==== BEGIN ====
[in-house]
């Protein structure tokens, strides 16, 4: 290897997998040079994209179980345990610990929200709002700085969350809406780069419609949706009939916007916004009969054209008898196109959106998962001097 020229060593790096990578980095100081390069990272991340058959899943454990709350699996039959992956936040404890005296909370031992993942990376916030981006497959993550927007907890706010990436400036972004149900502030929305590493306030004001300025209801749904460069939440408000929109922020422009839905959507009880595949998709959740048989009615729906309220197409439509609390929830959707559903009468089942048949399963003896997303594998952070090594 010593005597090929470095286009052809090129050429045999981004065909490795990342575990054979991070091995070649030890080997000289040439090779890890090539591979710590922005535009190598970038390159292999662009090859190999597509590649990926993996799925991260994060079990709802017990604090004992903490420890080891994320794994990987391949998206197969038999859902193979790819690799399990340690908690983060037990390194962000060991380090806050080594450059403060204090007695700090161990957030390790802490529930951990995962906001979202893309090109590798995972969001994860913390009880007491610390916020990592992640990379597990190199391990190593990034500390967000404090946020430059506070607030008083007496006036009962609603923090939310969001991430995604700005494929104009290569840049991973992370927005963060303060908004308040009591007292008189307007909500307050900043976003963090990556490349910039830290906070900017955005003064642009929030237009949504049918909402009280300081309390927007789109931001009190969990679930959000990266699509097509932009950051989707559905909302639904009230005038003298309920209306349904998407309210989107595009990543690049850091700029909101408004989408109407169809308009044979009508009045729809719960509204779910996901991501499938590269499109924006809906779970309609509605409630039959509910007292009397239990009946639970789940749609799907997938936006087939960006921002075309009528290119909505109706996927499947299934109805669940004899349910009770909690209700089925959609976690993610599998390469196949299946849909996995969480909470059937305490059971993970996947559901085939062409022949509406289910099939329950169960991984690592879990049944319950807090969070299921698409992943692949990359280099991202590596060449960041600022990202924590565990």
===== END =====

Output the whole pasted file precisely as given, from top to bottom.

[in-house]
């Protein structure tokens, strides 16, 4: 290897997998040079994209179980345990610990929200709002700085969350809406780069419609949706009939916007916004009969054209008898196109959106998962001097 020229060593790096990578980095100081390069990272991340058959899943454990709350699996039959992956936040404890005296909370031992993942990376916030981006497959993550927007907890706010990436400036972004149900502030929305590493306030004001300025209801749904460069939440408000929109922020422009839905959507009880595949998709959740048989009615729906309220197409439509609390929830959707559903009468089942048949399963003896997303594998952070090594 010593005597090929470095286009052809090129050429045999981004065909490795990342575990054979991070091995070649030890080997000289040439090779890890090539591979710590922005535009190598970038390159292999662009090859190999597509590649990926993996799925991260994060079990709802017990604090004992903490420890080891994320794994990987391949998206197969038999859902193979790819690799399990340690908690983060037990390194962000060991380090806050080594450059403060204090007695700090161990957030390790802490529930951990995962906001979202893309090109590798995972969001994860913390009880007491610390916020990592992640990379597990190199391990190593990034500390967000404090946020430059506070607030008083007496006036009962609603923090939310969001991430995604700005494929104009290569840049991973992370927005963060303060908004308040009591007292008189307007909500307050900043976003963090990556490349910039830290906070900017955005003064642009929030237009949504049918909402009280300081309390927007789109931001009190969990679930959000990266699509097509932009950051989707559905909302639904009230005038003298309920209306349904998407309210989107595009990543690049850091700029909101408004989408109407169809308009044979009508009045729809719960509204779910996901991501499938590269499109924006809906779970309609509605409630039959509910007292009397239990009946639970789940749609799907997938936006087939960006921002075309009528290119909505109706996927499947299934109805669940004899349910009770909690209700089925959609976690993610599998390469196949299946849909996995969480909470059937305490059971993970996947559901085939062409022949509406289910099939329950169960991984690592879990049944319950807090969070299921698409992943692949990359280099991202590596060449960041600022990202924590565990």